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Boiler Stoves > Wood Burning Boiler Stoves

Wood Burning Boiler Stoves - A7D

Wood Burning Boiler Stoves

Perhaps one of the cleanest, efficient and environmentally friendly ways of heating your home, wood burning boiler stoves are a great way of reducing your carbon footprint and relying less on the mains supply for heating and hot water. These stoves are dedicated for burning wood only and produce just as much heat and hot water as their multifuel equivalents. We supply a large range of wood burning boiler stoves from all the best manufacturers and in a wide variety of sizes, outputs and styles to suit your requirements. As with any boiler stove, it is important to get the right size and output for the room and number of radiators and/ or hot water required. Incorrect sizing will result in reduced efficiency as the stove may be running too hot and therefore produce too much heat in the room, or too low and not enough heat is produced.

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A multi-fuel stove can burn wood as well as solid fuels such as coal, however you cannot burn coal on a dedicated wood burning stove. Wood burns best on a bed of ash and burns from the top downwards, because of this, dedicated wood burning stoves do not require (although some have) a grate or firebars which allow for air to reach the fuel from the underside. Instead, woodburning stoves generally tend to have a vermiculite or ceramic base on the base of the firebox, on which to build up a bed of ash to help combustion. Due to more metal parts and more moving parts, generally multifuel stoves cost between 5-15% more than there wood burning equivalents (where a manufacturer offers both options for a model of stove) but the extra cost is usually worth it as it gives the owner the flexibility of choice of different fuels and the practicality of an ashpan for easy cleaning. If you live in a smoke control area choosing a multifuel stove (that can burn approved smokeless fuels) as opposed to a DEFRA approved wood burner means that the range of stoves that you can look at is not reduced.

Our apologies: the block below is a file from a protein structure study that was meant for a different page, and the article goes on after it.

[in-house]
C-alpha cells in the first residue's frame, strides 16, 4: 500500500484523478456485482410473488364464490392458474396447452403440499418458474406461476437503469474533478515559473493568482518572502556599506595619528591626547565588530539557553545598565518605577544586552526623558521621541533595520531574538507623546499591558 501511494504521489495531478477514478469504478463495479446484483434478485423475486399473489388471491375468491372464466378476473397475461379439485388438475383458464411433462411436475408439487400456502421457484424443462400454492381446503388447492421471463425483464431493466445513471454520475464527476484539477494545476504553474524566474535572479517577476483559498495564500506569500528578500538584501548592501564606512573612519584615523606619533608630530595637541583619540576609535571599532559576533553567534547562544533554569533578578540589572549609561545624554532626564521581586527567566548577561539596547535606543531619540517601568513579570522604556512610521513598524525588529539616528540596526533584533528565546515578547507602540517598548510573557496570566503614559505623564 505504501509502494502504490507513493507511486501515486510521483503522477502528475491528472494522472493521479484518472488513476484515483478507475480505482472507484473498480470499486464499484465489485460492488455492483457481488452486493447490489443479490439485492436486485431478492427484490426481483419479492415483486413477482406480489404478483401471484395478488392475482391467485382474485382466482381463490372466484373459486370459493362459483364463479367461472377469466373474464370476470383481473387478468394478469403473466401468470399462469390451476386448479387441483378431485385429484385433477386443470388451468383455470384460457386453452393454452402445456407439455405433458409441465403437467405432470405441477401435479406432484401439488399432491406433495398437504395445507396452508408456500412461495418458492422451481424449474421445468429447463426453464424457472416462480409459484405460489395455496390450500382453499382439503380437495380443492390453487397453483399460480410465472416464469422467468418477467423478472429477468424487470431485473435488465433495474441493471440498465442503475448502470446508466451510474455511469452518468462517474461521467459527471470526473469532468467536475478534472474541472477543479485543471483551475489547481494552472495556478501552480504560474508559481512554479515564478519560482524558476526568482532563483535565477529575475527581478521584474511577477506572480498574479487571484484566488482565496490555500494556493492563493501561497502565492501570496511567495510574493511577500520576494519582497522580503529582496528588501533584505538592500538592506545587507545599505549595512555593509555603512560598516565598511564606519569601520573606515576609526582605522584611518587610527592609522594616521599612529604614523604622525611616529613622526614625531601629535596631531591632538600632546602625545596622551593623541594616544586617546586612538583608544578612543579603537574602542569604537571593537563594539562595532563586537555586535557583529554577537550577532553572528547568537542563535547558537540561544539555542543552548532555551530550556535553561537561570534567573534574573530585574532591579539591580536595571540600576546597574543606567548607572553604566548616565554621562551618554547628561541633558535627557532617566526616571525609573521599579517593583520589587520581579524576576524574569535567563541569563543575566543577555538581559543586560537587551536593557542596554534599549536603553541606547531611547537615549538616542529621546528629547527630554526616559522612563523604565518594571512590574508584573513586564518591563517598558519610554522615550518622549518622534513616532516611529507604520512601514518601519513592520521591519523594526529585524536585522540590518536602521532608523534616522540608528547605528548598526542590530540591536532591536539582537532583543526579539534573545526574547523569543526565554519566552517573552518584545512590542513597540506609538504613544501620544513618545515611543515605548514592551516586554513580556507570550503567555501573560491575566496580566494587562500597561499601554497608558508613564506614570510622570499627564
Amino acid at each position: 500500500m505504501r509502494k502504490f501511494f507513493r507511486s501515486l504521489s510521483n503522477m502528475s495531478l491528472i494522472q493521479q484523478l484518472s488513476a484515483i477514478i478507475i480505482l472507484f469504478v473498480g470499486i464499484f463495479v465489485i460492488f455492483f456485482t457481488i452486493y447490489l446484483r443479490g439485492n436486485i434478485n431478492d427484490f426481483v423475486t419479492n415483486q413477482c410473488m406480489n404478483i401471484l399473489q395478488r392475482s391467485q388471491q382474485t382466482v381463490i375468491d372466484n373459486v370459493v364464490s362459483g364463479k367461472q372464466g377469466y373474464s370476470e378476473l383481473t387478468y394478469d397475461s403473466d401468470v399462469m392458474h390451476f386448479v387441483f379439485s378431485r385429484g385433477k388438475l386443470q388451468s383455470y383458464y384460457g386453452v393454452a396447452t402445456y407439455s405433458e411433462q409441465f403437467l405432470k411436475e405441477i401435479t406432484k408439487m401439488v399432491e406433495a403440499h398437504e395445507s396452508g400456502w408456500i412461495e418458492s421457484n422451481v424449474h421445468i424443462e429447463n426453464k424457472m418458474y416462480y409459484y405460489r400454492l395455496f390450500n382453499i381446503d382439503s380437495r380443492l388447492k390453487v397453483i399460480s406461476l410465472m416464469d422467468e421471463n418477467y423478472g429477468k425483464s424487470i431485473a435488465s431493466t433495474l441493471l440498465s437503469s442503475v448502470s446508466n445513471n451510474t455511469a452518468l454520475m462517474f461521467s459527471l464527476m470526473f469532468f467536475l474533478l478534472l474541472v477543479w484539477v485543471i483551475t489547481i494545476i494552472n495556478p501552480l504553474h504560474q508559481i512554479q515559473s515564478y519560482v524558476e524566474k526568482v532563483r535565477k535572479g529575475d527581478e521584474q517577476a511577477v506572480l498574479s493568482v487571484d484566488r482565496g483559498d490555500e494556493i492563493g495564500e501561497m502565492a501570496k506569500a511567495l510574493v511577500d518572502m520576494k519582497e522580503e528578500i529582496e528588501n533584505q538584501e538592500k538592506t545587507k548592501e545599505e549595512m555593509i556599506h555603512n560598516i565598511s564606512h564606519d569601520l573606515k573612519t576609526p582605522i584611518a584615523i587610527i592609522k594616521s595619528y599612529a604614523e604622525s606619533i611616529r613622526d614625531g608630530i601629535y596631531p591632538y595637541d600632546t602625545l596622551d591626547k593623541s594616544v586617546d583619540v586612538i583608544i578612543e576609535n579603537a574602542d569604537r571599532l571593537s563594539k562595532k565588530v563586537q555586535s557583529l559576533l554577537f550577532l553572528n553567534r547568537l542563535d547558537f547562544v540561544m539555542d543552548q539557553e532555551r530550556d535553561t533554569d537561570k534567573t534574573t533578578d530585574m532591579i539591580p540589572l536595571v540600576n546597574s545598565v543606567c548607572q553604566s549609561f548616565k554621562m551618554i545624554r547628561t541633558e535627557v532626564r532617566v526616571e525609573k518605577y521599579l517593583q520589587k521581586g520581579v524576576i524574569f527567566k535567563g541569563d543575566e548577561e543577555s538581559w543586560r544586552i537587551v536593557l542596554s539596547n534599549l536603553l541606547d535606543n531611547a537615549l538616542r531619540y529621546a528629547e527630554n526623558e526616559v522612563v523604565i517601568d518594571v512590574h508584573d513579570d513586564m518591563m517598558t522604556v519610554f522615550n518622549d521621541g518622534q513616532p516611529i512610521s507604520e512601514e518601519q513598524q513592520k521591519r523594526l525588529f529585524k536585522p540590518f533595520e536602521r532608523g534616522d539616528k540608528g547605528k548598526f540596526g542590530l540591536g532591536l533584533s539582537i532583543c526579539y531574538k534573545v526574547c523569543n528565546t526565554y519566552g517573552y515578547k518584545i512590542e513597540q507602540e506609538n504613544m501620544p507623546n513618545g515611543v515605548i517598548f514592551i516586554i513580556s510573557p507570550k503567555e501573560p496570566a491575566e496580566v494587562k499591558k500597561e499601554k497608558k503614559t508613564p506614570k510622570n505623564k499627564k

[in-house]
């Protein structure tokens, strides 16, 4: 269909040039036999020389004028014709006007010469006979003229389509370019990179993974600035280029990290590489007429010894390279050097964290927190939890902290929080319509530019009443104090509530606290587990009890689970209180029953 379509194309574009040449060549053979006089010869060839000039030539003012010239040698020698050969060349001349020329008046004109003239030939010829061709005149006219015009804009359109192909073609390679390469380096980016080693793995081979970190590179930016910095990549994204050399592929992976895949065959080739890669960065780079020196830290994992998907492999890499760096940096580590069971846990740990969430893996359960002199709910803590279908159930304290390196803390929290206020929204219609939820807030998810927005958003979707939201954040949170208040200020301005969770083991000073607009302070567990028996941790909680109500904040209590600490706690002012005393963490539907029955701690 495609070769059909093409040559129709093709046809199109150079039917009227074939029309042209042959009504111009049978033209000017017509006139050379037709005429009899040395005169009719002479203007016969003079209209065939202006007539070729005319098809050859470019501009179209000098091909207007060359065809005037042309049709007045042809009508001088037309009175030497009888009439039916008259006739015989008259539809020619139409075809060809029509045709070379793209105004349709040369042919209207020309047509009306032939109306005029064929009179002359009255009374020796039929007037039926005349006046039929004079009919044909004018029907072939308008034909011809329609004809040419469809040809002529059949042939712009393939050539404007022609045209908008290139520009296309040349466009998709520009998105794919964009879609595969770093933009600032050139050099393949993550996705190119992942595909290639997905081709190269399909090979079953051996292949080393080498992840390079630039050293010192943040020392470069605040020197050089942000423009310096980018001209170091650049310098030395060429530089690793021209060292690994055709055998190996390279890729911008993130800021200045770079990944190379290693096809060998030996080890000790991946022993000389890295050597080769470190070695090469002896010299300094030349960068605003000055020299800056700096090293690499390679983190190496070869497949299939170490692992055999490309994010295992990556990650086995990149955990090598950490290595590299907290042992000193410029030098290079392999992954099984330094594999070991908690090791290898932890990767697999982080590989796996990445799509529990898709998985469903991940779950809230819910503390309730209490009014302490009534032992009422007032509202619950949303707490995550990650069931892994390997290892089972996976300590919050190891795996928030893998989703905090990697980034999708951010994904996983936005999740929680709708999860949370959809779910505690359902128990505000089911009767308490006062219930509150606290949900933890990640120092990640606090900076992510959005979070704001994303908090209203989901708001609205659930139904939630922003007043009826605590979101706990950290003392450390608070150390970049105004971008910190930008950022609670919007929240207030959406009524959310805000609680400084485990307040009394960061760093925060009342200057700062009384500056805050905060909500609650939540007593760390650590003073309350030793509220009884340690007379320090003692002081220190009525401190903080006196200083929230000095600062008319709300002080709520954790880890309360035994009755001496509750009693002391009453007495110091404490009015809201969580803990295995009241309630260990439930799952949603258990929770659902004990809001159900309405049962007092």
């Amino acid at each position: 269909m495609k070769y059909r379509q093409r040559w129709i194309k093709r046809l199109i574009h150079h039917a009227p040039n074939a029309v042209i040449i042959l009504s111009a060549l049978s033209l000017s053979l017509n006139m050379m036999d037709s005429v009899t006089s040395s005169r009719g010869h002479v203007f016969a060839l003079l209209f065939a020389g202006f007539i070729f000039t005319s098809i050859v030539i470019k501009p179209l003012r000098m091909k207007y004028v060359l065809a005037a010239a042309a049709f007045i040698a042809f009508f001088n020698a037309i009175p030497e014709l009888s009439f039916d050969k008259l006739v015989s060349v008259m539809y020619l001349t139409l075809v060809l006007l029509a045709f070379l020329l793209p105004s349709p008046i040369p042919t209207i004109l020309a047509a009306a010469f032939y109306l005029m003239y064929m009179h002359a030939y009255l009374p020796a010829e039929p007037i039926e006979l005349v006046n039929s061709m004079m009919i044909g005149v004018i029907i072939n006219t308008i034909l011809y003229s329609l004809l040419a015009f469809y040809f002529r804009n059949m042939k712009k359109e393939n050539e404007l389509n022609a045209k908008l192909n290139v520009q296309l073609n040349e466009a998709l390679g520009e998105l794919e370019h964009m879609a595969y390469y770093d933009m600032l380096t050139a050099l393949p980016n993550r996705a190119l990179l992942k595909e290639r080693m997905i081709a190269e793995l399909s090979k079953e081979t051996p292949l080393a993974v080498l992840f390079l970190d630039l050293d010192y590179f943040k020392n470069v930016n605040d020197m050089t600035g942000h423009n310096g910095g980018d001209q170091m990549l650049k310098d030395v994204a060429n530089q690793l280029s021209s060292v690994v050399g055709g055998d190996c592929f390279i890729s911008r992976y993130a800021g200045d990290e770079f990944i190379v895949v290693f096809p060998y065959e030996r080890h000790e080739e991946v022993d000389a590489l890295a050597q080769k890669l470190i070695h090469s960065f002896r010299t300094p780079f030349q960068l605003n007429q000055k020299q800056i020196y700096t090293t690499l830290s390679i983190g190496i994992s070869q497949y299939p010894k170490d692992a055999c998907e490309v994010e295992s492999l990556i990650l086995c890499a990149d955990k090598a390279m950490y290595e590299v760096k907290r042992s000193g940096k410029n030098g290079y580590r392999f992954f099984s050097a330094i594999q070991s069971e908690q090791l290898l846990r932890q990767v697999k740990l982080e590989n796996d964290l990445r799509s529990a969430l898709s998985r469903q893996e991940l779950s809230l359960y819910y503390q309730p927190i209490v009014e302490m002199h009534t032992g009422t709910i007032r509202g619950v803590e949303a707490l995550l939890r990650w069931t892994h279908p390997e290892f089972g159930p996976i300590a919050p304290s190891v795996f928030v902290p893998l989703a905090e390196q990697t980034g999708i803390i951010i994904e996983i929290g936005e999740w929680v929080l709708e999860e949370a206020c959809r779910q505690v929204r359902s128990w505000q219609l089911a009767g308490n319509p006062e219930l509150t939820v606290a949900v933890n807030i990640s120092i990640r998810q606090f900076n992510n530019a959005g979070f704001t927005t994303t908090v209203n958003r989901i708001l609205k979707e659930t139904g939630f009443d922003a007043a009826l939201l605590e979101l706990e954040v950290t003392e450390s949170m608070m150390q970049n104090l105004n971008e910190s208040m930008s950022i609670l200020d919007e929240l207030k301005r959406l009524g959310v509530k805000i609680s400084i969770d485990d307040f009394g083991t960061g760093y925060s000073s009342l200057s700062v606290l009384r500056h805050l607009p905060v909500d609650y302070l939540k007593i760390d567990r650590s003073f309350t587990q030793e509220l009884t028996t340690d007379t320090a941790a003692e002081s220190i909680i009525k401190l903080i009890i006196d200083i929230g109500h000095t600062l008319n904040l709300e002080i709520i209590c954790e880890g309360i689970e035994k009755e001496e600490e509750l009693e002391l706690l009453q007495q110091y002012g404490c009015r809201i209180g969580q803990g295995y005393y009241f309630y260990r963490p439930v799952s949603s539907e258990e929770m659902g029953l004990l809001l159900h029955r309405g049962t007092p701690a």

A boiler stove is very similar in appearance to a multifuel or wood stove but the difference is they are connected to a boiler, either at the rear of the stove or located in another room and are used to heat the room in which the stove is situated and also to heat hot water for radiators and/or water supply for the whole or part of the house. Usually, located at the back of the burning chamber will be a heat exchanger connected to the boiler. As hot air passes through, it heats up water and carries it to the hot water cylinder where it is distributed throughout the house. Boiler stoves are becoming increasingly popular, due to rising fuel prices and especially in areas where gas and/or oil supply is not available. Some boiler stoves even have the function of an in-built oven or hot shelf, allowing you to cook and heat your house without being connected to the main energy supply. Perfect if you wish to partake in some off grid living!
Absolutely, but it is vital to get the right size stove and with the correct output for your home. It will also depend on how many radiators are going to be connected and how the water is going to be used- for radiators only or for hot water too? Another consideration is how many people are going to be using the hot water daily as this will affect the boiler size and frequency of lighting. As a very rough guide, the output to water is about 50% of the total heat output of the stove, when the stove is running at the maximum nominal output. So, a 12kW boiler stove could heat up to 6 standard size radiators and will give approximately 6kW of dry heat (heat into the room). This will vary depending on the manufacturer and design of the stove, so it is always best to consult with a plumber and Hetas registered installer before making a final decision. Similarly, it’s very unlikely that a boiler stove will be run at the maximum nominal output for long periods of time, as this would cause the room where the stove is situated to become too hot, which may result in damage to the appliance and the flue system. Running a boiler stove at the minimum output will cause more energy to be used heating the passing cold water, resulting in a significant reduction in heat output to the room. So, with boiler stoves, it is important to over calculate the kW output required to achieve the optimal balance of dry to wet heat, but only in relation to how much heat you actually need from the appliance.
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